“We are going to be able to address some of the issues around health, health care and access that are not in our wheelhouse,” Clifton-Hawkins said, referring to the institution’s core missions of lifesaving patient-focused cancer care and biomedical research. “There are wonderful nonprofits, government agencies and other organizations that do this stuff every day. The point is to help connect the dots, invest in what they do and encourage them to take it to the next level.” » Continue Reading
Clinicians and surgeons at City of Hope aren’t satisfied with current treatments for brain tumors, nor are they satisfied with focusing on only one avenue of research. Instead, they’re exploring many potential – and promising – options to help people with cancer in the brain.
“The chance that a person will develop a malignant tumor of the brain or spine in one’s lifetime is less than 1 percent, but the survival rates for malignant gliomas, the type of brain tumor that is the focus of research at City of Hope, is poor,” said Behnam Badie, M.D., chief of neurosurgery and director of the Brain Tumor Program at City of Hope. In fact, the five-year survival rate for people age 45 to 64 is 6 percent; it’s 4 percent for those age 55 to 64.
Glioblastoma is the most common type of primary brain tumor in adults (with “primary” meaning that it originated in the brain) and the most aggressive. Surgery is the treatment of choice, because radiation has its limits, and most chemotherapy drugs can’t cross the blood-brain barrier. But surgery is not a perfect option. Removing all the tumor cells is virtually impossible due to the invasive nature of glioblastoma, and tumor recurrence is the norm. Most people live only 1.5 years after diagnosis.
Badie hopes that those numbers won’t be always be so grim. Here, he provides an overview of some of City of Hope’s most promising new treatments for brain tumors. » Continue Reading
Updated June 15, 2015.
As a teenager living in Duarte, California, James Finlay organized 50 to 60 donors for a blood drive to benefit City of Hope, meeting his need for a community-service project on his way to becoming an Eagle Scout.
“That was my first major interaction with City of Hope,” he said. “I had very little sense of the research that goes on here.”
Finlay never imagined that two decades later he would be a student with not only an inside view of – but also a role in – the investigations conducted at City of Hope’s Irell & Manella Graduate School of Biological Sciences. The renowned program trains a handful of select graduate students in the fields of chemical, molecular and cellular biology, as well as bioinformatics and genetics.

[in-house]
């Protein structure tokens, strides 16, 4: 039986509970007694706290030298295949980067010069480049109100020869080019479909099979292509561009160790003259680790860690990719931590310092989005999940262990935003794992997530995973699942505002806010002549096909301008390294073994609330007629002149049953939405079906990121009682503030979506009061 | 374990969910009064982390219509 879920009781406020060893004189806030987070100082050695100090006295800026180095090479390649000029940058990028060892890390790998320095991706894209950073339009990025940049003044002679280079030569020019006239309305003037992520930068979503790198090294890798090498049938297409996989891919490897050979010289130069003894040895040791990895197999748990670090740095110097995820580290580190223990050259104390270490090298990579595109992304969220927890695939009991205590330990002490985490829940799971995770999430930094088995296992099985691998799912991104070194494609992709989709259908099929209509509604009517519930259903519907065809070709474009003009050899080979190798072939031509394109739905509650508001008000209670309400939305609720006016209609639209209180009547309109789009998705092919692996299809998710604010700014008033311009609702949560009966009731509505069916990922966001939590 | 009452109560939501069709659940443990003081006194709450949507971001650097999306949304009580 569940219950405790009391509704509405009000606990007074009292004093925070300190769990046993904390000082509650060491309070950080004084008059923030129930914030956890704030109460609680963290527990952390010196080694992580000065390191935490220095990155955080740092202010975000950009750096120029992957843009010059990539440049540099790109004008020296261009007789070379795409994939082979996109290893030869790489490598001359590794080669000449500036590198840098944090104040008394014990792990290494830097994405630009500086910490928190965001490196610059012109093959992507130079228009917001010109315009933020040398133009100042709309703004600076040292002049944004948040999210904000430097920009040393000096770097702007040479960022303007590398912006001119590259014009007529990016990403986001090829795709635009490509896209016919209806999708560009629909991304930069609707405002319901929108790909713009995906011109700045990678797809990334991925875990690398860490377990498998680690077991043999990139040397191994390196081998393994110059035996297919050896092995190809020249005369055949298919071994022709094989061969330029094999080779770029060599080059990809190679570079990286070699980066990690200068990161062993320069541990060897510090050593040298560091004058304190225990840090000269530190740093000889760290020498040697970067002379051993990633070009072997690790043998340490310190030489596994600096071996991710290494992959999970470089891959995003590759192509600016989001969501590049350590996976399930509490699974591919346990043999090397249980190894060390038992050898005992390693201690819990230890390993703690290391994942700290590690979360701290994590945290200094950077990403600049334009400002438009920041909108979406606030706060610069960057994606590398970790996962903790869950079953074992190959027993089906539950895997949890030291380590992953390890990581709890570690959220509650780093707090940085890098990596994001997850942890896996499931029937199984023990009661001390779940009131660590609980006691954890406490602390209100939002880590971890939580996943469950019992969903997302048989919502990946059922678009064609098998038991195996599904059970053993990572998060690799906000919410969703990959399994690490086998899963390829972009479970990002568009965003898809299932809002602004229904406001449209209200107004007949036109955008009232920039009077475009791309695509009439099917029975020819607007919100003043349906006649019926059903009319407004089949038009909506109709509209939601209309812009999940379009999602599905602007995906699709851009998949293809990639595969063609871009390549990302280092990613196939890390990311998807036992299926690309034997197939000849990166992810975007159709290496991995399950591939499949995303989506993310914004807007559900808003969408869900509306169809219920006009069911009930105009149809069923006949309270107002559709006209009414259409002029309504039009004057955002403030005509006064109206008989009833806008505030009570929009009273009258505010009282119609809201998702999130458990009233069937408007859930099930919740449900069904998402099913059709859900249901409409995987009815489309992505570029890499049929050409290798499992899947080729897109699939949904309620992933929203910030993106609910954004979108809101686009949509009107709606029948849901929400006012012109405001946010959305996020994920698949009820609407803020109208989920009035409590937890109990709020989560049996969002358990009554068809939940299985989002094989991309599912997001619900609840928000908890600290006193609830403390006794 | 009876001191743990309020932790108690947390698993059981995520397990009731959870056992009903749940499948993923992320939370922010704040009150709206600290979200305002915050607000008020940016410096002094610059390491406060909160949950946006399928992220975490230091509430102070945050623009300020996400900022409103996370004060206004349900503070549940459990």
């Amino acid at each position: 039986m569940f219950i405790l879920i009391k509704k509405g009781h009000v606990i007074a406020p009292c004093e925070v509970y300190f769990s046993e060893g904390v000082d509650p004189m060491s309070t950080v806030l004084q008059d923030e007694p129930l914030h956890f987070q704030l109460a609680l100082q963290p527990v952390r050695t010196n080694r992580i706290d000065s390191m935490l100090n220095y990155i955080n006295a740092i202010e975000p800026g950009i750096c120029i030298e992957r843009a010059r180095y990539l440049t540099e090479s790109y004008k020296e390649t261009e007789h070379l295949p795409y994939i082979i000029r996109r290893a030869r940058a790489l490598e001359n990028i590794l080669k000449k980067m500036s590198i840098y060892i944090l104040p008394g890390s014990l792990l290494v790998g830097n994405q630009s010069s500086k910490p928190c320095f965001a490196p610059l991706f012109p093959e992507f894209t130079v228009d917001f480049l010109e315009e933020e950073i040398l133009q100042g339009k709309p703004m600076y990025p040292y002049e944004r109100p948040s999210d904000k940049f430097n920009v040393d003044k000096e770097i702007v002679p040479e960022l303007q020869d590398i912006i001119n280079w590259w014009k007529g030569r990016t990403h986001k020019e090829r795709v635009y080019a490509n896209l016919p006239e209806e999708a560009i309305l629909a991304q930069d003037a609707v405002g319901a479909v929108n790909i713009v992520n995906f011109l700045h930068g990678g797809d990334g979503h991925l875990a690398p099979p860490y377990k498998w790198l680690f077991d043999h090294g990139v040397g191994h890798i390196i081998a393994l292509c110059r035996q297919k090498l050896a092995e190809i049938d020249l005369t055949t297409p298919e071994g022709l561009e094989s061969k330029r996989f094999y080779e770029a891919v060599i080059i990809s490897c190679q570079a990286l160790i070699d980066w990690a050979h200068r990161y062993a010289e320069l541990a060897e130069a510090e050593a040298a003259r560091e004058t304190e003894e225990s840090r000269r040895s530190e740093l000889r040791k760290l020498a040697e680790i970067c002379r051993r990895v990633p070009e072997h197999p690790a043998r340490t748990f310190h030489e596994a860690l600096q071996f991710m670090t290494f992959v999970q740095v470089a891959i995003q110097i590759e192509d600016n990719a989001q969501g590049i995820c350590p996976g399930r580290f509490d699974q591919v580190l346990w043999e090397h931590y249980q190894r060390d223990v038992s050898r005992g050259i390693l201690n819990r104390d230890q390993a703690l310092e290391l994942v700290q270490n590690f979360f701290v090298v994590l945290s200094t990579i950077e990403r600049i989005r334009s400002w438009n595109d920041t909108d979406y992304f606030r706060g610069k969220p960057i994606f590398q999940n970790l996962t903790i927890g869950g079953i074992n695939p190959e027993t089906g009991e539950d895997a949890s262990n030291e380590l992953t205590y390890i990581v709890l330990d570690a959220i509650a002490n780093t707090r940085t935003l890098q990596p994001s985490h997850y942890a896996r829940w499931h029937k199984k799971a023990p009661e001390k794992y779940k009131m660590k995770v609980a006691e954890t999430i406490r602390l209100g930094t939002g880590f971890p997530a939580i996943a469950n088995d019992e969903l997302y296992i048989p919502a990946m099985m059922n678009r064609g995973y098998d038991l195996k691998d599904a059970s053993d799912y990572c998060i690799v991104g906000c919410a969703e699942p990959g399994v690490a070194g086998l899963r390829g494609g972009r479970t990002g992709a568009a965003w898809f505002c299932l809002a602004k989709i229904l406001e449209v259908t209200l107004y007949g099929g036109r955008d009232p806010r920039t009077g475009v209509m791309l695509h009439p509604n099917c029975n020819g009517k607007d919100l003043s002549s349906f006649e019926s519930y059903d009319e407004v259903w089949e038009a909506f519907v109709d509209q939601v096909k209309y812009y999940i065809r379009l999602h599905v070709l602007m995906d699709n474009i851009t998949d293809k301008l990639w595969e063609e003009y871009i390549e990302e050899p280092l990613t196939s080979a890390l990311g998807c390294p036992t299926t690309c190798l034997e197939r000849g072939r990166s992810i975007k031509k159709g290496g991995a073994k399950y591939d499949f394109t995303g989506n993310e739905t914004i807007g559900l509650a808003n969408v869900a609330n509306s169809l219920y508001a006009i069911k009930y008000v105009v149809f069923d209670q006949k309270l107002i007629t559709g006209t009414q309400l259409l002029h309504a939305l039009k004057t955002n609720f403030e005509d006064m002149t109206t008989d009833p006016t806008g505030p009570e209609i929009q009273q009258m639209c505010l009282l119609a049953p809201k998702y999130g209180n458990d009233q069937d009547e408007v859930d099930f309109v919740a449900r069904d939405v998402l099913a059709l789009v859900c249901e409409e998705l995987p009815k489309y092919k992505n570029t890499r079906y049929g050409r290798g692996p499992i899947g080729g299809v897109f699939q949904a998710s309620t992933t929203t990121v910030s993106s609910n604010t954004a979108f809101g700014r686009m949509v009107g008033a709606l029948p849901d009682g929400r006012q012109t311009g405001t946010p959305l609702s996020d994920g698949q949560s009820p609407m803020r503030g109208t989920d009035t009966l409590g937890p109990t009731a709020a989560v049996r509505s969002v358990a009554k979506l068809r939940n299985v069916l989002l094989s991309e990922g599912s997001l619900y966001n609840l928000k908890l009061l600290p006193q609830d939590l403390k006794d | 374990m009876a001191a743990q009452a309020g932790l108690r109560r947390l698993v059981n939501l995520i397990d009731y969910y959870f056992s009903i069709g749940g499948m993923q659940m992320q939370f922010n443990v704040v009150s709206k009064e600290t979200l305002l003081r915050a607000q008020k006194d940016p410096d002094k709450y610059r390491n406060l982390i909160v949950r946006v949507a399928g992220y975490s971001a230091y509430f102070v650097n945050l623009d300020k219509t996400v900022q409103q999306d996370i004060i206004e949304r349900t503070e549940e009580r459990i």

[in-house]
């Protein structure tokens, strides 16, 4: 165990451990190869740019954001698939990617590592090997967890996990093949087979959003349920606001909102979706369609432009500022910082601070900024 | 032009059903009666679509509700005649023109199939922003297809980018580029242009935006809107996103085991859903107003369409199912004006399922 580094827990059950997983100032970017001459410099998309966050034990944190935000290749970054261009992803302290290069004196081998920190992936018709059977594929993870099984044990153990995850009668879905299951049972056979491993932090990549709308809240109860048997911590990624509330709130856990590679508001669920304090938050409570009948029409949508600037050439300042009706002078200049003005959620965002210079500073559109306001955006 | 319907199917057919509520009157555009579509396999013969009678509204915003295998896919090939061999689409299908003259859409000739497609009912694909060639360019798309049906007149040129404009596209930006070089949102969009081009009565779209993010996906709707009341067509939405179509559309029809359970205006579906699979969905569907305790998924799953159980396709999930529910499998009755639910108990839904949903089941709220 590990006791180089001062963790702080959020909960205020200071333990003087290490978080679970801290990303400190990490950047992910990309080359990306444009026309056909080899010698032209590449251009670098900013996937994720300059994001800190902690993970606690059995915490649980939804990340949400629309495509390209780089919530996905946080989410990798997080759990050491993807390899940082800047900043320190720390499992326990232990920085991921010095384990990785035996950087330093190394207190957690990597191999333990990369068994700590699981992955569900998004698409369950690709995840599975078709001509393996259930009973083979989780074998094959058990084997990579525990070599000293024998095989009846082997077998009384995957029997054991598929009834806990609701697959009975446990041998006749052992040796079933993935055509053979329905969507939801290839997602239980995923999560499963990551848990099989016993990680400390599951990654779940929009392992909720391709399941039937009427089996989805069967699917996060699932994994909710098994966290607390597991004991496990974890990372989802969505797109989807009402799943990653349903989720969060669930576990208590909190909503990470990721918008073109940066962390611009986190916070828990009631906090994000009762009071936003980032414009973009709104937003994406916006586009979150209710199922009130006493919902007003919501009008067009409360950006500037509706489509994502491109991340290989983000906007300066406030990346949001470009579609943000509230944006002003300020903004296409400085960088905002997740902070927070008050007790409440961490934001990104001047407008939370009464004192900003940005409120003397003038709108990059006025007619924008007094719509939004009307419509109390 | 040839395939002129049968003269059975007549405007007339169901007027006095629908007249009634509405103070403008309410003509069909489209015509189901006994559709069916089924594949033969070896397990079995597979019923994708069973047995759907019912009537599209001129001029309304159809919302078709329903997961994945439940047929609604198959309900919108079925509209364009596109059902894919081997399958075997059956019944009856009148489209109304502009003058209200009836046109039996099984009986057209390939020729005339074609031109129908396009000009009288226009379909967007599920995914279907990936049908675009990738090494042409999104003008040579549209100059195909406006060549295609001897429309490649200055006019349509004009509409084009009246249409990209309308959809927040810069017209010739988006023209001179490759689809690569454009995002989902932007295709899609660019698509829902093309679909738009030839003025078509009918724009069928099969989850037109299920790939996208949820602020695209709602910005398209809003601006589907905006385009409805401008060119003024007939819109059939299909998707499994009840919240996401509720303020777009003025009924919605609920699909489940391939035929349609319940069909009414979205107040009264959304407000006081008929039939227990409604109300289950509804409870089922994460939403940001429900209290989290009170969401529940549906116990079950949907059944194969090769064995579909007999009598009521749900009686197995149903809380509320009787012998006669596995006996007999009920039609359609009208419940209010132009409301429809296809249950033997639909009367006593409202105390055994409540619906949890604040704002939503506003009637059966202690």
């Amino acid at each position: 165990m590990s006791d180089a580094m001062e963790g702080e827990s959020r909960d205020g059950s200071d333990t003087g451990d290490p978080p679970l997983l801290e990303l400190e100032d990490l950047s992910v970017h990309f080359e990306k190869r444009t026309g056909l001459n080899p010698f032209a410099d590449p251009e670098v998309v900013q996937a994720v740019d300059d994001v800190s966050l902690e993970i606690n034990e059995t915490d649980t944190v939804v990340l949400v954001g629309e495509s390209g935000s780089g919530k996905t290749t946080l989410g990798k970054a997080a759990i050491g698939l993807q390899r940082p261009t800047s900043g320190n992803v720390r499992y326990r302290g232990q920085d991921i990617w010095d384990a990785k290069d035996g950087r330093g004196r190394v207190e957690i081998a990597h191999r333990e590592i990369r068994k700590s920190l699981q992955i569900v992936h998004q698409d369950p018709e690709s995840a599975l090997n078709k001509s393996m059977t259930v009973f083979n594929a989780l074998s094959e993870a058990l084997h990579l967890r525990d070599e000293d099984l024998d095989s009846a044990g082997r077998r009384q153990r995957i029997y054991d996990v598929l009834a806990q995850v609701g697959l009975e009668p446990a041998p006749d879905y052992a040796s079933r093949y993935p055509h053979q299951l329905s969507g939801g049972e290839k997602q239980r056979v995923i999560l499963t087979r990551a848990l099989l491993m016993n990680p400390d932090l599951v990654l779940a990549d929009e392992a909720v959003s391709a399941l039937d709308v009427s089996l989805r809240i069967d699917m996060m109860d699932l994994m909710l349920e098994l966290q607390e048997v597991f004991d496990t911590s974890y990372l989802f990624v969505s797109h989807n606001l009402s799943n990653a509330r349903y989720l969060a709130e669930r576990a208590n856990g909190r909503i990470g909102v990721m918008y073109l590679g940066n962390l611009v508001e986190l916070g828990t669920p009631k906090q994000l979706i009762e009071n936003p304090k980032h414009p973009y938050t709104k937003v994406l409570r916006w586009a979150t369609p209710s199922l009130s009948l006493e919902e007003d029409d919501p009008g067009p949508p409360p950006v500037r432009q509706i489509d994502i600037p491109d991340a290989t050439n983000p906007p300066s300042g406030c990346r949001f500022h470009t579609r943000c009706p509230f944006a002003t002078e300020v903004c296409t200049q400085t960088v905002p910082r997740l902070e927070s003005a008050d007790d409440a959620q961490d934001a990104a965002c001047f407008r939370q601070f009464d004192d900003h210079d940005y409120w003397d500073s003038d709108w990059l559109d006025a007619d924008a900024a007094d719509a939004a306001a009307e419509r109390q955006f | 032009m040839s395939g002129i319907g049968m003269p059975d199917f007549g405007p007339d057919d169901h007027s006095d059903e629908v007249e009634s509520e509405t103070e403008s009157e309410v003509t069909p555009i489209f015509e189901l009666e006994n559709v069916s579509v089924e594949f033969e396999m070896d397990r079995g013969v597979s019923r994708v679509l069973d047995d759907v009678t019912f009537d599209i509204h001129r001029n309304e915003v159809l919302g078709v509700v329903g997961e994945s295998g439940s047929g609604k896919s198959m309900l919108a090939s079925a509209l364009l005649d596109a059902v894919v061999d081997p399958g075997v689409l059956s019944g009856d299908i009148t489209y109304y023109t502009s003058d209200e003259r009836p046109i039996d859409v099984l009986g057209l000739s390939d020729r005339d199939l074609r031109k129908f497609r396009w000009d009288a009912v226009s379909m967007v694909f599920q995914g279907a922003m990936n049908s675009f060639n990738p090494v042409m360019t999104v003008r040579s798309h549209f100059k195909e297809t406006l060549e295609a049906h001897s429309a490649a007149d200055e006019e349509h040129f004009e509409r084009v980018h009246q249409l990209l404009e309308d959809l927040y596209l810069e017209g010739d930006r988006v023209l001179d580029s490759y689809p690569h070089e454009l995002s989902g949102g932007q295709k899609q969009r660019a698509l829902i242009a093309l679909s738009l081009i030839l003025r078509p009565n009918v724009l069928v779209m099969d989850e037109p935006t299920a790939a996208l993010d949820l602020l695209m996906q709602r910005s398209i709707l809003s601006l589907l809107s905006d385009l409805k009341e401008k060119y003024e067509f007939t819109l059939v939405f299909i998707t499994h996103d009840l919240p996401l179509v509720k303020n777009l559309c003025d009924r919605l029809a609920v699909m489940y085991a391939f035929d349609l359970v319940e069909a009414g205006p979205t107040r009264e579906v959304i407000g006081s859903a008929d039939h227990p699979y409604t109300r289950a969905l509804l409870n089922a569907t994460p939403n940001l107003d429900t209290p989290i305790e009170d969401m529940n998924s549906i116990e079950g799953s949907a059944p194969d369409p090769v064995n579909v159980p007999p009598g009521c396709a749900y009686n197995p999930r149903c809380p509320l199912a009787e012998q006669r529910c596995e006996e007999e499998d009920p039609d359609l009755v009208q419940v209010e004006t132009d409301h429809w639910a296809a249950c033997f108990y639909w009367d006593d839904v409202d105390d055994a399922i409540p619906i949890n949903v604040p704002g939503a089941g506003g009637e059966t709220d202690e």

At 4 p.m. on Friday, June 12, Finlay was one of 12 graduate students who received Doctor of Philosophy degrees at the school’s 17th commencement ceremony, held in the Rose Garden on City of Hope’s main campus. Celebrating along with the graduates and their families were leaders of the school, City of Hope and the scientific community.
The keynote address was delivered by Harry Gray, the Arnold O. Beckman Professor of Chemistry at the California Institute of Technology and the founding director of the Beckman Institute at the California Institute of Technology. Gray is acclaimed for his research on a wide range of fundamental problems in inorganic chemistry, biochemistry and biophysics. » Continue Reading
Of the hundreds of important developments in cancer research and care showcased at one of the world’s largest medical meetings, featuring scores of studies about drugs, chemotherapy and radiation, the most exciting tool showcased for fighting cancer was the human immune system.
For blood cancers and solid tumors alike, studies at the American Society of Clinical Oncology annual meeting in Chicago showcased medicines adept at unleashing the immune system to attack cancers, including colon cancer, prostate cancer and lung cancer. One study presented at the meeting compared standard chemotherapy with a drug called nivolumab, a “check-point inhibitor” that works by disrupting the signaling system used by cancer to avoid detection by the immune system.
“Patients in the trial who took nivolumab had nearly double the survival rate of patients treated with chemotherapy,” said Karen Reckamp, M.D., M.S., co-director of the Lung Cancer and Thoracic Oncology Program at City of Hope. Reckamp was an author of the study, which was also published in the New England Journal of Medicine. “This provides further evidence that immunotherapy is a treatment option for lung cancer.” » Continue Reading